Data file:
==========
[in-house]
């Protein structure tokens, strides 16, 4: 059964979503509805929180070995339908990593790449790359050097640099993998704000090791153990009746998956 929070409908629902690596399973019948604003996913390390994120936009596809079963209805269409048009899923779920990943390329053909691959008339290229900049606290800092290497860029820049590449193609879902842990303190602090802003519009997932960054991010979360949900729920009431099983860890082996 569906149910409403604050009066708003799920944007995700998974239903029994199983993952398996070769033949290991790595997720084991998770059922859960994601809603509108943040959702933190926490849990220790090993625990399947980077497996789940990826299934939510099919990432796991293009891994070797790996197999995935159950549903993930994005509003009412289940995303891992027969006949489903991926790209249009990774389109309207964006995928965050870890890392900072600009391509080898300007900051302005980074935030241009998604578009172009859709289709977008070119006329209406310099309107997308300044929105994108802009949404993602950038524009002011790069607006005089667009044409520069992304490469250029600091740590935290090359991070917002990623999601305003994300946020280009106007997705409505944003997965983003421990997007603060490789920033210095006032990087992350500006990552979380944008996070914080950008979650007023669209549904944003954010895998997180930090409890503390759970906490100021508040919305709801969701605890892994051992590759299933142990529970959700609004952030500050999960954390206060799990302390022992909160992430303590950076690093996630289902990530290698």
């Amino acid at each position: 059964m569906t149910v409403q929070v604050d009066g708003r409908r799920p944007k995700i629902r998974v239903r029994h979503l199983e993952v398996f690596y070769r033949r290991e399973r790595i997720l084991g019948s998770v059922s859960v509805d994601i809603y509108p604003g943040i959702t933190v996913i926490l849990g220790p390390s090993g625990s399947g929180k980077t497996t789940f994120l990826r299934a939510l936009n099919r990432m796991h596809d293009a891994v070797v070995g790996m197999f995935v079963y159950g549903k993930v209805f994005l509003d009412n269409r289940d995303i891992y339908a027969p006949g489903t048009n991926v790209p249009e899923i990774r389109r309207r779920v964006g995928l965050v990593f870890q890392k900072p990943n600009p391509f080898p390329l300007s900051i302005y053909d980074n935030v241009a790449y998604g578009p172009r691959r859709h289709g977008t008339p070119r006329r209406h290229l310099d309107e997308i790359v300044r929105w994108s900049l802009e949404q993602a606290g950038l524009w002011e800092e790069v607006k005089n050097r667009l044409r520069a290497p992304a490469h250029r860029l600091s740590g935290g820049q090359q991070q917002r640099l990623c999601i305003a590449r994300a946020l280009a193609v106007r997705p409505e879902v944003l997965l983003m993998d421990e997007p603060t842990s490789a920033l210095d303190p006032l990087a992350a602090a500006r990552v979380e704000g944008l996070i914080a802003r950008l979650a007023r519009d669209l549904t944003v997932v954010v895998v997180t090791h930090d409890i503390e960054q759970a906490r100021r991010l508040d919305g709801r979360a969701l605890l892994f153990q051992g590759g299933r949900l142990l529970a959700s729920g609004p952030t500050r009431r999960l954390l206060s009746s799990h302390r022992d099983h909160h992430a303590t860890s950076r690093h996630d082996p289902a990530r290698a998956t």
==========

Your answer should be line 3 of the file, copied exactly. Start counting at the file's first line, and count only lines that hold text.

């Amino acid at each position: 059964m569906t149910v409403q929070v604050d009066g708003r409908r799920p944007k995700i629902r998974v239903r029994h979503l199983e993952v398996f690596y070769r033949r290991e399973r790595i997720l084991g019948s998770v059922s859960v509805d994601i809603y509108p604003g943040i959702t933190v996913i926490l849990g220790p390390s090993g625990s399947g929180k980077t497996t789940f994120l990826r299934a939510l936009n099919r990432m796991h596809d293009a891994v070797v070995g790996m197999f995935v079963y159950g549903k993930v209805f994005l509003d009412n269409r289940d995303i891992y339908a027969p006949g489903t048009n991926v790209p249009e899923i990774r389109r309207r779920v964006g995928l965050v990593f870890q890392k900072p990943n600009p391509f080898p390329l300007s900051i302005y053909d980074n935030v241009a790449y998604g578009p172009r691959r859709h289709g977008t008339p070119r006329r209406h290229l310099d309107e997308i790359v300044r929105w994108s900049l802009e949404q993602a606290g950038l524009w002011e800092e790069v607006k005089n050097r667009l044409r520069a290497p992304a490469h250029r860029l600091s740590g935290g820049q090359q991070q917002r640099l990623c999601i305003a590449r994300a946020l280009a193609v106007r997705p409505e879902v944003l997965l983003m993998d421990e997007p603060t842990s490789a920033l210095d303190p006032l990087a992350a602090a500006r990552v979380e704000g944008l996070i914080a802003r950008l979650a007023r519009d669209l549904t944003v997932v954010v895998v997180t090791h930090d409890i503390e960054q759970a906490r100021r991010l508040d919305g709801r979360a969701l605890l892994f153990q051992g590759g299933r949900l142990l529970a959700s729920g609004p952030t500050r009431r999960l954390l206060s009746s799990h302390r022992d099983h909160h992430a303590t860890s950076r690093h996630d082996p289902a990530r290698a998956t």